Blind (2020)

Horror films like to play with our sense of vulnerability by showing characters in a weakened or disadvantaged state, whether it’s due to being trapped somewhere out of their element, trying to fight off supernaturally strong enemies, etc. When a character has a disability that already puts them at a physical disadvantage, it can be an opportunity to crank the tension up even further as their fight for survival becomes even more difficult. We saw this concept play out to great effect in 2016’s Hush, so I was curious if this version of the single-disabled-woman-being-terrorized-in-her-own-home-by-a-sadistic-killer story would work as well in Blind.

At the start of the film we see Faye (Sarah French), a Hollywood actress still trying to adjust to her new life a year after a botched Lasik procedure caused her to lose her sight and her career along with it. As difficult as her life has become, things get considerably worse for her when a deranged killer in a Ken doll mask begins terrorizing her and murdering her friends.

First of all, I’d like to point out that to date there has never been a reported case of a patient losing their sight as a direct result of a Lasik procedure, so that pretty much deflates the central concept right from the start. Regardless, I was more than willing to move past that as I watched the beautifully shot scenes unfold and waited for the horror to kick in. Turns out I would be waiting for what felt like an eternity as the first third of this film is almost entirely devoted to watching Faye wallow in depression, attend group therapy, and start up an awkward will-they-won’t-they relationship with her mute friend Luke (Tyler Gallant).

Any well-made film should be able to establish an empathetic protagonist in a short amount of time and if you need to spend thirty minutes just trying to make the audience care about your characters while the central conflict remains jammed in neutral, then you’ve already lost them. There are some decent kills to be had once things get rolling but the film lacks any kind of real tension which makes the majority of it feel boring rather than engaging.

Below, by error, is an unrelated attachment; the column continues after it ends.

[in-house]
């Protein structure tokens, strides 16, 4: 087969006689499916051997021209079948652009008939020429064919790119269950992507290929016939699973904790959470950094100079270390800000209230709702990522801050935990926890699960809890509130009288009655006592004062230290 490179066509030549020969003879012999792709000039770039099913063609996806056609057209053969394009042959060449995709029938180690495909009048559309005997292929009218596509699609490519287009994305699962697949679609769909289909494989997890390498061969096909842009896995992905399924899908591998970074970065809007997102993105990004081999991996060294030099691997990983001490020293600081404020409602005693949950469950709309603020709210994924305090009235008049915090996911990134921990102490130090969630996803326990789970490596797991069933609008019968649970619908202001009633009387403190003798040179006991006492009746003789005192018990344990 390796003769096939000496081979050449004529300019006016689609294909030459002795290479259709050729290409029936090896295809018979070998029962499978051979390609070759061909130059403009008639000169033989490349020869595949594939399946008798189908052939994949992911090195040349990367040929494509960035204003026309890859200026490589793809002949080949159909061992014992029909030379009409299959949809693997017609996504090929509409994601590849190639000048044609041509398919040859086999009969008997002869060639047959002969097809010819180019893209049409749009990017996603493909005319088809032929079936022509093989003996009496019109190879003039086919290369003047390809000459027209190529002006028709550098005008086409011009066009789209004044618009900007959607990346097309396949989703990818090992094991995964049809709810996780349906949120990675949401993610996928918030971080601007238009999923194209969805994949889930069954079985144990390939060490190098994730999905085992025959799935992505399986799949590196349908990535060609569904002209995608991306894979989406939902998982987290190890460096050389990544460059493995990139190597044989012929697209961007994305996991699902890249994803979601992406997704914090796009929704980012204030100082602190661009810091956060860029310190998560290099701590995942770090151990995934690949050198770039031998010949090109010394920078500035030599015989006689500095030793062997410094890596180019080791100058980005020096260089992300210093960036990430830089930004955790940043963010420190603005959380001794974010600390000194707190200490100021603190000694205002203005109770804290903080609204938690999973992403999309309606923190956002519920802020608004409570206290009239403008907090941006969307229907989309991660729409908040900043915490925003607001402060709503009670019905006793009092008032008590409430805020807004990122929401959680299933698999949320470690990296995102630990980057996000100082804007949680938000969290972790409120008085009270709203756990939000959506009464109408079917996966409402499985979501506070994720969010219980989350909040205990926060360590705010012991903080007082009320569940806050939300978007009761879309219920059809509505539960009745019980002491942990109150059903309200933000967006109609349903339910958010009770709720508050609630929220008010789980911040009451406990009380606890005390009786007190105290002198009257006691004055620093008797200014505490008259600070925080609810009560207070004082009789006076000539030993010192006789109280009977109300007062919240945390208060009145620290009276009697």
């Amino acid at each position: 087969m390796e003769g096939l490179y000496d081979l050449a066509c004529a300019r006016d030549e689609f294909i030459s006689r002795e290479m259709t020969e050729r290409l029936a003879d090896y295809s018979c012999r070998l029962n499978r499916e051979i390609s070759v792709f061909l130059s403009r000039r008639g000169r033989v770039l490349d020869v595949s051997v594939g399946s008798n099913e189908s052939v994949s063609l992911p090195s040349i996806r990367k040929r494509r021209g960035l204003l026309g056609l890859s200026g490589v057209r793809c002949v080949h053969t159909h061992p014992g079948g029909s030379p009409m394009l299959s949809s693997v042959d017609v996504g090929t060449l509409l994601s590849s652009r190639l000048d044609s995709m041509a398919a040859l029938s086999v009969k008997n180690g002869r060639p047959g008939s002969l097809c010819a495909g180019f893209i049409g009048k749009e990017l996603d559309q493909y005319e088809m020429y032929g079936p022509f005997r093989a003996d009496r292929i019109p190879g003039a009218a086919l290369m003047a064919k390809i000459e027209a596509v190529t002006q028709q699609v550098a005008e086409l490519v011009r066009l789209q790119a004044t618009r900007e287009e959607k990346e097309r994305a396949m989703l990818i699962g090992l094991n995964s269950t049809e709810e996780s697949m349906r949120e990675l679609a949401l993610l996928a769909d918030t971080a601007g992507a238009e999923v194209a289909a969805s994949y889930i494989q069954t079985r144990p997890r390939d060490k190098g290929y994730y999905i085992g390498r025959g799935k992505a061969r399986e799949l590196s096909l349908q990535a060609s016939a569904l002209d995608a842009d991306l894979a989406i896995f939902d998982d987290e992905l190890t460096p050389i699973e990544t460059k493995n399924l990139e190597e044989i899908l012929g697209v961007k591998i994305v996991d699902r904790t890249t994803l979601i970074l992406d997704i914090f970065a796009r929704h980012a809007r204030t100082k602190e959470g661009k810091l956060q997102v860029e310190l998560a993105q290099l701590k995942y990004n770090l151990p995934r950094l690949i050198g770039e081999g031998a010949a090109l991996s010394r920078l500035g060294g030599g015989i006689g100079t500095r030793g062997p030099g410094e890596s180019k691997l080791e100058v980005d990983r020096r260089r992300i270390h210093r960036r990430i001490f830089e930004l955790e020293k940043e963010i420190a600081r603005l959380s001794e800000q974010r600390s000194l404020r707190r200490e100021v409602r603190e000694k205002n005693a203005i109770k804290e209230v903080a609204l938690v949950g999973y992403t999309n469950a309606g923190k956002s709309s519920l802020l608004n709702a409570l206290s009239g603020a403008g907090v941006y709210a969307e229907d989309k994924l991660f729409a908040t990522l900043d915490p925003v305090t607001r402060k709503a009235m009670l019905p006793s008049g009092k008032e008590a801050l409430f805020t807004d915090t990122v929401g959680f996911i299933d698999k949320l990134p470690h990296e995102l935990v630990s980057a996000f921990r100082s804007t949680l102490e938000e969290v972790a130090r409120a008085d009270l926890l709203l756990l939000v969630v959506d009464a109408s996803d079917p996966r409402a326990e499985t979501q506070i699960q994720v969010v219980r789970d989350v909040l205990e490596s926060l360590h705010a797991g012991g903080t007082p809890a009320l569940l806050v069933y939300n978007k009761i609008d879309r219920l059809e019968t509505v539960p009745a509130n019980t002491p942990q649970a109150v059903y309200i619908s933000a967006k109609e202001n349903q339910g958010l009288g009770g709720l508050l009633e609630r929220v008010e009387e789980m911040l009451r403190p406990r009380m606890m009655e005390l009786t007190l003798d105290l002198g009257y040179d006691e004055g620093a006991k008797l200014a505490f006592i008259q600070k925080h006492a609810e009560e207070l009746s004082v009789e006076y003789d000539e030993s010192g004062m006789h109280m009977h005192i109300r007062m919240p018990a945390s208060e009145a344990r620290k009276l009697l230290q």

Part of the issue may be that Faye spends so much time being completely oblivious to the killer lurking around her house that he no longer feels threatening. It just kept bringing Hush to mind for me since that film had such a similar concept yet was able to keep things tense and exciting the whole time. I also cared a lot more about those characters with far less time devoted to trying to force me to do so and none of the melodramatic love story crammed in.

The strangest thing about Blind is that it has all the ingredients of a film that should work, they just fail to come together. The acting is solid all around, there’s great sound design, and there is no question that the film is beautifully shot. I like the look of the killer “Pretty Boy” and there is one scene in particular where he is sitting there in his doll mask and blood-soaked white tux that is truly iconic. Director Marcel Walz is clearing aping Nicolas Winding Refn’s style a bit with his use of red and blue saturation and dreamy 80s style synth but has nevertheless created a piece that is very visually appealing. I’m sure that with a tighter, more horror focused script he could create something that is truly great.

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